Mira did an internship in Israel: ‘Music can reconcile the greatest differences’
With music therapy you can keep it small, local and close, but Mira thinks bigger. She goes to Israel and to refugee camp Moria, to make music with people from different cultures: ‘I don’t come to tell people how to do things, but rather to learn together with others.’
Getting in touch with people and with herself, that is what Mira is after. Studying music therapy fits in well with that. ‘I wanted to know how to use music as a means of communication, without using language. With music therapy you can come closer to your feelings more easily and allow room for them. It can also help to reach feelings or thoughts that are somewhat hidden. In that respect, music therapy can be quite confronting. After all, music affects everyone, regardless of their background. Music activates something, brings about something.' Also in Mira. ‘I found that interesting about the study. I was curious what it would do to me. Music therapy is a great way for me to get to know myself.’ The course at ArtEZ was a good fit. ‘The focus here is very much on music and I was given the freedom to flesh out things the way I wanted, allowing me to dive even deeper into the music.’
No beaten track
But it didn’t stop there, because Mira wanted more. She wanted to go out into the world. The German-born student is not exactly a stay-at-home: at age 15 she had already lived in Argentina for a year and was sure that she did not want to stay in Germany after secondary school. So no beaten track, except for one track, that of her mother. ‘My mother is also a musician and also studied music therapy. I started playing the violin when I was 9, but I didn’t really focus on it, because I didn’t want to become a musician like my mother,’ she says laughing. In spite of herself, Mira became a music therapist after all: ‘But different from my mother, mind!’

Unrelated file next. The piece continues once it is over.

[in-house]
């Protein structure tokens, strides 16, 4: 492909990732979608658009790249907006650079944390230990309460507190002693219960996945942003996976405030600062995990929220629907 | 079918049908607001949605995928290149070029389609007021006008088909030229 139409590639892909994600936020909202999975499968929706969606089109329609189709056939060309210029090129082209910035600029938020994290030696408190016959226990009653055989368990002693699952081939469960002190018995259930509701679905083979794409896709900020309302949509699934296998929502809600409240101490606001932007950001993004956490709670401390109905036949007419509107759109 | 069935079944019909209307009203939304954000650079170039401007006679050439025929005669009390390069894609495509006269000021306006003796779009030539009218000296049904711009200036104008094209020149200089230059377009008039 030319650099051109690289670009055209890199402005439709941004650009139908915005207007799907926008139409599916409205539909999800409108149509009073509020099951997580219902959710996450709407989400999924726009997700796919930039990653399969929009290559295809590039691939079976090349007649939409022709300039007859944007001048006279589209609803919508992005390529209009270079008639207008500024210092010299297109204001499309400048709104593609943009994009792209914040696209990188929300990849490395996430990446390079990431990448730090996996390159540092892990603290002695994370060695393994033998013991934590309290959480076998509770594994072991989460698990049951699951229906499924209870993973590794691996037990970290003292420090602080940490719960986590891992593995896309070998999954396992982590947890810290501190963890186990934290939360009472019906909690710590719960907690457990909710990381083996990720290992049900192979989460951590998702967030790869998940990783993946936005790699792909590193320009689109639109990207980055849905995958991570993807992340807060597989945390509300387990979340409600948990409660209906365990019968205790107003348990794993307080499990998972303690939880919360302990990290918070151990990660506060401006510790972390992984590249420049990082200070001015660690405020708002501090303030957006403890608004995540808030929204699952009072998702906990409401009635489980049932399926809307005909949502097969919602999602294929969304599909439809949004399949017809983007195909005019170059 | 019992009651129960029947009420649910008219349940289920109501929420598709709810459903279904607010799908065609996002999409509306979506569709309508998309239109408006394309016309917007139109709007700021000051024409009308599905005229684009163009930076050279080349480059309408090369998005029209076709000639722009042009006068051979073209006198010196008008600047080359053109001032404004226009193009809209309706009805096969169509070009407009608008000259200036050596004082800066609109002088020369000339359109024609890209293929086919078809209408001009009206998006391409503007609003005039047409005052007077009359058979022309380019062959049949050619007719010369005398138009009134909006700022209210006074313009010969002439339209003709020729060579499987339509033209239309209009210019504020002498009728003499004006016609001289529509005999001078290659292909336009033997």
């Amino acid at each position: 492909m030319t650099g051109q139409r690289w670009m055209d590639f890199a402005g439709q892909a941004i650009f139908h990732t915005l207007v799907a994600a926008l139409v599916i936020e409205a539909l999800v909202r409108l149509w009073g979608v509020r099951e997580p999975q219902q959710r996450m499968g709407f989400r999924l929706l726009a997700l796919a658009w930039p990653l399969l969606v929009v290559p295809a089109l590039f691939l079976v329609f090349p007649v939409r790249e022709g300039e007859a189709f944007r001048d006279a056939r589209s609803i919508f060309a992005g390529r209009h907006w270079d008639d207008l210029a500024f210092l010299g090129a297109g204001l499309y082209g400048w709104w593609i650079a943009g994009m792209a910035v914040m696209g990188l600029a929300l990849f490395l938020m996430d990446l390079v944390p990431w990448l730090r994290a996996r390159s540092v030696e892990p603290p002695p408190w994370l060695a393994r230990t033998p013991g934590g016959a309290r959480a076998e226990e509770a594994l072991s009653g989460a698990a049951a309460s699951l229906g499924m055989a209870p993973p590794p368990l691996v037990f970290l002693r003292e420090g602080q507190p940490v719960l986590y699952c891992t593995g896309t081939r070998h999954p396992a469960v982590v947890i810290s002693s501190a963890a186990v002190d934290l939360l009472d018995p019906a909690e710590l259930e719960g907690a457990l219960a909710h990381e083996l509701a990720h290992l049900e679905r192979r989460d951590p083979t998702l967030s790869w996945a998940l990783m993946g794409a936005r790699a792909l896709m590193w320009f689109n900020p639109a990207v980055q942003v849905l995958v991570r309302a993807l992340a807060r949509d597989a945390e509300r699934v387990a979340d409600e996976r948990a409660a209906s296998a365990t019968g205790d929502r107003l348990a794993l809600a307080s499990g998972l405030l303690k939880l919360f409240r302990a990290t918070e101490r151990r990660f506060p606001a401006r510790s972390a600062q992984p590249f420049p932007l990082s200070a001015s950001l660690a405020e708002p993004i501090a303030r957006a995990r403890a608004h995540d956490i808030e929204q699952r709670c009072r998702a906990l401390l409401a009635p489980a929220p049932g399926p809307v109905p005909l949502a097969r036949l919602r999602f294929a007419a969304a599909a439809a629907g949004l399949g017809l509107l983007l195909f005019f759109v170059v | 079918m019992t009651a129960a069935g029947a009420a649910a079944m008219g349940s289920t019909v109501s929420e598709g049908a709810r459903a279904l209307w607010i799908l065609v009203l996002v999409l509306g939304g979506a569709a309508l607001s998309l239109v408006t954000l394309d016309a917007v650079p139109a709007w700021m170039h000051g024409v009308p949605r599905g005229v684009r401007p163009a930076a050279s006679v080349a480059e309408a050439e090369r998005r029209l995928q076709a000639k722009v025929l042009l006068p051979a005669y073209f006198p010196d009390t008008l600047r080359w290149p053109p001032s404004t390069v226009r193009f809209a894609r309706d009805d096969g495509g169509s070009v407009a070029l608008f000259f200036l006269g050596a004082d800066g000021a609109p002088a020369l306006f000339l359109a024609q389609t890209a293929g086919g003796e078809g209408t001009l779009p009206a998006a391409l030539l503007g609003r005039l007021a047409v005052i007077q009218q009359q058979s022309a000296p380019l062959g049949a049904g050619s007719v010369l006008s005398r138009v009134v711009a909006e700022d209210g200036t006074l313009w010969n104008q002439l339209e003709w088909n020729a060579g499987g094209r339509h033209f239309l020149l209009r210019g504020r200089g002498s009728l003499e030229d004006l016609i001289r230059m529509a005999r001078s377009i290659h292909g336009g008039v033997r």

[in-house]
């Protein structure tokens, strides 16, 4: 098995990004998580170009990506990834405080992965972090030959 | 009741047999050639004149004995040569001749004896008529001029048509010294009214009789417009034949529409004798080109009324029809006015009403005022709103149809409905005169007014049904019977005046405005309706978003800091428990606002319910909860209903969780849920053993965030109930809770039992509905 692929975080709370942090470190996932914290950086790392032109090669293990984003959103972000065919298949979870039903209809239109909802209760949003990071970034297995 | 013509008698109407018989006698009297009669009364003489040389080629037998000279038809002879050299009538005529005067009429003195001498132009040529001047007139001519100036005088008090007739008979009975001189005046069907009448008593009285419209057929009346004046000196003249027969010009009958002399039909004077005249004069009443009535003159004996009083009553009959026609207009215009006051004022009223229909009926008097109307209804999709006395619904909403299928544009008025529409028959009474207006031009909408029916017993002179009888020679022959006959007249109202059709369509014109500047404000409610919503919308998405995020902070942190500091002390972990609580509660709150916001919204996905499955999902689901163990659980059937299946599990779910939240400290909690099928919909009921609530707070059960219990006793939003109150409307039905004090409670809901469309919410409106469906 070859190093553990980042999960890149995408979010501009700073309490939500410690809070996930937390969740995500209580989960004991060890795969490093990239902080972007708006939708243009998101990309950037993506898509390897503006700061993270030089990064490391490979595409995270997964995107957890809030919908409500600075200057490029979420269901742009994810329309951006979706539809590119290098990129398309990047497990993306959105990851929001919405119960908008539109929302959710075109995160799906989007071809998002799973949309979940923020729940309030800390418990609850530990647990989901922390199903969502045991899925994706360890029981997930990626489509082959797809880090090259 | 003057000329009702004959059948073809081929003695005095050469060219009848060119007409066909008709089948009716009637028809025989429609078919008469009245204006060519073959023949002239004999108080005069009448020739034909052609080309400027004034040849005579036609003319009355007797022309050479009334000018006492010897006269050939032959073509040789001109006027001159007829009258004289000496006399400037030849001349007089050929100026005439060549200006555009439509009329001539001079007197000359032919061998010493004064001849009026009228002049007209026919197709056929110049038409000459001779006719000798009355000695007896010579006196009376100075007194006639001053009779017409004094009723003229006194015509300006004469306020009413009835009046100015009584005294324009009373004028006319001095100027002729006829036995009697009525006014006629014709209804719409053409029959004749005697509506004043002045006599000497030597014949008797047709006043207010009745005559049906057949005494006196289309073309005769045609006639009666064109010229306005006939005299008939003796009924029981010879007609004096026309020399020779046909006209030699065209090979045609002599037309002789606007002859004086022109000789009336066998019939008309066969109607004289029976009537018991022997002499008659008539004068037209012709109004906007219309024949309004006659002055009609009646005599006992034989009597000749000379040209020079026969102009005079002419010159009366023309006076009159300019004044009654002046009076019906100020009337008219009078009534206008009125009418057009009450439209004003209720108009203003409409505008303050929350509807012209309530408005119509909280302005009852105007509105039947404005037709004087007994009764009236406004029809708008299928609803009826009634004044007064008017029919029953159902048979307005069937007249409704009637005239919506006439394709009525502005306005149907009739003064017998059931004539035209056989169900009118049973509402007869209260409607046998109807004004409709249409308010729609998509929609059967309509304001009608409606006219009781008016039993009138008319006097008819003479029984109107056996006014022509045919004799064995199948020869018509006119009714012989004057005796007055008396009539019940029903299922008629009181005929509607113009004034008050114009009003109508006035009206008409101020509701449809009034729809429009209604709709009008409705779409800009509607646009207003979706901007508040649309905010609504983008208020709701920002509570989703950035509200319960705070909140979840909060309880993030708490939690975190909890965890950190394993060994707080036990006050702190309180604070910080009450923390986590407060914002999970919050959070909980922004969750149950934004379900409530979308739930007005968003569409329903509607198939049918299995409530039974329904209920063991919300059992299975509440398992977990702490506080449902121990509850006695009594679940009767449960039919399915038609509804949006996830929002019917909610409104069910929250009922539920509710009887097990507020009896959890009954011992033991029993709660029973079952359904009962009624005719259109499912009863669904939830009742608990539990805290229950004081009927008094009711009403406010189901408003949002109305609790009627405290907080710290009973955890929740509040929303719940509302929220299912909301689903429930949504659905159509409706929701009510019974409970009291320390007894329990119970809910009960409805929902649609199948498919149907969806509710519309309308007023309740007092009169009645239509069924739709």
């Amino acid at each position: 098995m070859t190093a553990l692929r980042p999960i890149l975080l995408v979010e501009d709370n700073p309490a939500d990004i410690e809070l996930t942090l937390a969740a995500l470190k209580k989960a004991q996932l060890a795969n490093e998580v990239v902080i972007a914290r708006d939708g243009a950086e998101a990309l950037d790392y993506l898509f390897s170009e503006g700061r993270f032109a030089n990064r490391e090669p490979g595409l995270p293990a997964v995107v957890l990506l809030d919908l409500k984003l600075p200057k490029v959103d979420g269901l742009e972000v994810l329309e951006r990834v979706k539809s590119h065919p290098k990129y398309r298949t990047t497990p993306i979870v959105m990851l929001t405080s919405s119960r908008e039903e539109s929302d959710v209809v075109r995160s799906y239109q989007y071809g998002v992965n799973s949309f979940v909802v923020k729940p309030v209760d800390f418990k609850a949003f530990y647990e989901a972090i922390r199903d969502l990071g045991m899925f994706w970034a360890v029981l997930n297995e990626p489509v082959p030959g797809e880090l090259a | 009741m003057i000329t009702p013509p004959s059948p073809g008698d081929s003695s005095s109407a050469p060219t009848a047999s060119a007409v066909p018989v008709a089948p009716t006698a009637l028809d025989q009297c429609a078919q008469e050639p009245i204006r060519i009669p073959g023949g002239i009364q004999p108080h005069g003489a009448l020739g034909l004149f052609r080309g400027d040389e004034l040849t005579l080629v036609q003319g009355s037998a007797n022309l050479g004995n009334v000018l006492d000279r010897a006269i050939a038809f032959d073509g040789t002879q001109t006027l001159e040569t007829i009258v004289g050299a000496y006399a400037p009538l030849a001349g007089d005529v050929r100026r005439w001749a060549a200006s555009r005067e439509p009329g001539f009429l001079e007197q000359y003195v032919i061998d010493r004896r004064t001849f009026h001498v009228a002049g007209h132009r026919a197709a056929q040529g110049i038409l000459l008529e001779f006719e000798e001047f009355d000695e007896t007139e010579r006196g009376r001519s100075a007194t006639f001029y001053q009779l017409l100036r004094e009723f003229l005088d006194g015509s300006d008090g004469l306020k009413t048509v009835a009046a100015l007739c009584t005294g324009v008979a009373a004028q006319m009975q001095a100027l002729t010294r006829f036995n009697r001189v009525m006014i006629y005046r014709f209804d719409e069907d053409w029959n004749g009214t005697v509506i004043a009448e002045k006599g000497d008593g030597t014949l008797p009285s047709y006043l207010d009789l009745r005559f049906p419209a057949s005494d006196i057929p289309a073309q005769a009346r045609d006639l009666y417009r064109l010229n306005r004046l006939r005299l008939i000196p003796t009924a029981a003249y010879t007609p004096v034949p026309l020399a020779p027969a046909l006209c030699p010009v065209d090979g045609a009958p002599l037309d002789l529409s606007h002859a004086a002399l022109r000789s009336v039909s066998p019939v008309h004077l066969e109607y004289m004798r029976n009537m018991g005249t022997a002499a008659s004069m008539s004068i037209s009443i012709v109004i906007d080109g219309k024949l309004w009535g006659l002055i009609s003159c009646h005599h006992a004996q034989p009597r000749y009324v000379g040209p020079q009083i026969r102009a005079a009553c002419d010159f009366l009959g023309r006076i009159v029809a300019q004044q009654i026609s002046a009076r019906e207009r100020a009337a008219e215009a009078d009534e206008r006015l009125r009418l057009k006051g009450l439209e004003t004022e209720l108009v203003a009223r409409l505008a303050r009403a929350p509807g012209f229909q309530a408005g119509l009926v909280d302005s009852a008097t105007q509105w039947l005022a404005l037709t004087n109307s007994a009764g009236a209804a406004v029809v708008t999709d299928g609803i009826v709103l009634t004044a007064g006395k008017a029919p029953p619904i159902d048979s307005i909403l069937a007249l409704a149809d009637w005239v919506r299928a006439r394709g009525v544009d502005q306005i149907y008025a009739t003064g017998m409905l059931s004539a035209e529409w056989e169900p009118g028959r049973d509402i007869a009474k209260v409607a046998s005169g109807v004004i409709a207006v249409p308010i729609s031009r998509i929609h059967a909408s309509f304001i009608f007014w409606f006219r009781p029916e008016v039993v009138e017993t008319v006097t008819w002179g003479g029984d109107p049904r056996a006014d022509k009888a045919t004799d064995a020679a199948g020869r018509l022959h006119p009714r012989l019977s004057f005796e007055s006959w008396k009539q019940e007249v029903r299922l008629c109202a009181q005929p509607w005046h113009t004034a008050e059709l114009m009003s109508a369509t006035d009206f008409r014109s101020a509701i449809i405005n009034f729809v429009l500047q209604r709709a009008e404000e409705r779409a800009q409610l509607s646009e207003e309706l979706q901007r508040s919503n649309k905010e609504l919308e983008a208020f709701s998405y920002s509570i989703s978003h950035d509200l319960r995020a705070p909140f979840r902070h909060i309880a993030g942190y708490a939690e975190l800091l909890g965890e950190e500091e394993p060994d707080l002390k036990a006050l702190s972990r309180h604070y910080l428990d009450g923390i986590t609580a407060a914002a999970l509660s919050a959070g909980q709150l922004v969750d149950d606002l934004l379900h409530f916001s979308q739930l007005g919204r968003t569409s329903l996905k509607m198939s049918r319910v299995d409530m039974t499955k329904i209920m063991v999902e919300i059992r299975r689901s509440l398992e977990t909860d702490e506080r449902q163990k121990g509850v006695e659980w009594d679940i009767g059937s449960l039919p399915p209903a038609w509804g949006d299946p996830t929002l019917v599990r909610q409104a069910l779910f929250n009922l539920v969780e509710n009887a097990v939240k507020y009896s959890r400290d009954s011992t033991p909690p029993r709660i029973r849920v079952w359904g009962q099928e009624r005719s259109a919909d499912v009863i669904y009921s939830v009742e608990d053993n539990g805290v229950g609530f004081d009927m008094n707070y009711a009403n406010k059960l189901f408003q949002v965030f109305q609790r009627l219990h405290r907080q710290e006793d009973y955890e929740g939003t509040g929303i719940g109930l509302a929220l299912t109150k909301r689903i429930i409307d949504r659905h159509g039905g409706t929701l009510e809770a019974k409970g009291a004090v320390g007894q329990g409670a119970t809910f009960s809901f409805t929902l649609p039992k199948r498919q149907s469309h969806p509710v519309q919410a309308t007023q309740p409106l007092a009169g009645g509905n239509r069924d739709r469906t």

Using music to bring conflict to the surface
Mira didn’t make it easy on herself and didn’t choose to solve a problem of an aunt or neighbour, but sought it on a global scale in one of the biggest conflicts in the world. She left for Israel to do an internship. Mira participated in a short course there in which Arab and Jewish people used music to enter into dialogue with each other. ‘We wanted to explore there how we can use music to bring conflict to the surface and talk about it. How can you understand each other without having the same background?’ Not judging each other proved to be an important factor. ‘We use music in particular as our starting point. What does this music do to me and how do I react to it? We emphasised the difference between observation and interpretation.'
In addition to this course, Mira looked for other challenges in Israel: ‘I worked in a hospital for children with cancer and participated in a programme at the university for people with intellectual and sometimes physical disabilities.’ In that programme, the students could practise with music, write their own songs and give performances. ‘One of the underlying music therapy goals here was to create body awareness. They often missed that. For example, by doing breathing exercises, they were not only able to play the saxophone better, but also to better regulate their breathing in general.’
Becoming richer from meeting new people
It was not only her students who became wiser. Mira saw confirmed what she already suspected: ‘I become richer when I meet new people. With everyone, I can show a different side of myself. That’s why it is important to visit different places, meet people and experience cultures. As a community, we are too scared of what we may lose when we meet others, whereas in fact we can gain a great deal.’ Her Music for Moria project was born from this idea. With a number of others, she raises money and seeks to raise awareness of the conditions of people in refugee camps on the borders of Europe.
Good contact is the basis for every therapeutic relationship, and also a way to make the world a little prettier, Mira thinks. ‘Many music therapists work from the emotional part. If you assume that people deal with things the way you would, from your own culture, then you’re teaching people something that doesn’t suit them or you can’t reach them.’ Listening to the other person and not making any assumptions, that is the key according to Mira. Especially now that our cultures are blending more and more, people are going to work and study in different places, but also because people have to flee and people are coming to Europe. ‘Making real contact will only become more important,’ says Mira. ‘And music is an excellent tool for that.’